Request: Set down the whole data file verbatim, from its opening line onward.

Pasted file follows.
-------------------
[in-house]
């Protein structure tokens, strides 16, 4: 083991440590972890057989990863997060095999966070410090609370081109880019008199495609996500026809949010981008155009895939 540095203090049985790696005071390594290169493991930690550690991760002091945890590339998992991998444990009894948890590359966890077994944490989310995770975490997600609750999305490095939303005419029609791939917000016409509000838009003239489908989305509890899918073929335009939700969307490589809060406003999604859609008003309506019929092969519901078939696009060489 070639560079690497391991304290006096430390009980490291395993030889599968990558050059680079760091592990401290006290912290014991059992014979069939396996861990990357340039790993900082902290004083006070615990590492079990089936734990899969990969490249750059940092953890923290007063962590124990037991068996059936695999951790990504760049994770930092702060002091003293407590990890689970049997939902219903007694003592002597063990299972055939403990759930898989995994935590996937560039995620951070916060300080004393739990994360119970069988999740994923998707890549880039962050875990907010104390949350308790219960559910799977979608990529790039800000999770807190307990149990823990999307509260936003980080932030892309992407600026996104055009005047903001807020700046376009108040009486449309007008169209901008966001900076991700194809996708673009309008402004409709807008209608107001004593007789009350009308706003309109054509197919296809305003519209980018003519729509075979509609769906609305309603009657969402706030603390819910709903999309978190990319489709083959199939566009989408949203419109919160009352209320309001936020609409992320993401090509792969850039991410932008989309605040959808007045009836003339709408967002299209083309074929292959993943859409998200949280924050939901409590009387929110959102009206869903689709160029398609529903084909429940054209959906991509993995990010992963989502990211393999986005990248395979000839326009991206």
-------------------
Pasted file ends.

[in-house]
């Protein structure tokens, strides 16, 4: 083991440590972890057989990863997060095999966070410090609370081109880019008199495609996500026809949010981008155009895939 540095203090049985790696005071390594290169493991930690550690991760002091945890590339998992991998444990009894948890590359966890077994944490989310995770975490997600609750999305490095939303005419029609791939917000016409509000838009003239489908989305509890899918073929335009939700969307490589809060406003999604859609008003309506019929092969519901078939696009060489 070639560079690497391991304290006096430390009980490291395993030889599968990558050059680079760091592990401290006290912290014991059992014979069939396996861990990357340039790993900082902290004083006070615990590492079990089936734990899969990969490249750059940092953890923290007063962590124990037991068996059936695999951790990504760049994770930092702060002091003293407590990890689970049997939902219903007694003592002597063990299972055939403990759930898989995994935590996937560039995620951070916060300080004393739990994360119970069988999740994923998707890549880039962050875990907010104390949350308790219960559910799977979608990529790039800000999770807190307990149990823990999307509260936003980080932030892309992407600026996104055009005047903001807020700046376009108040009486449309007008169209901008966001900076991700194809996708673009309008402004409709807008209608107001004593007789009350009308706003309109054509197919296809305003519209980018003519729509075979509609769906609305309603009657969402706030603390819910709903999309978190990319489709083959199939566009989408949203419109919160009352209320309001936020609409992320993401090509792969850039991410932008989309605040959808007045009836003339709408967002299209083309074929292959993943859409998200949280924050939901409590009387929110959102009206869903689709160029398609529903084909429940054209959906991509993995990010992963989502990211393999986005990248395979000839326009991206």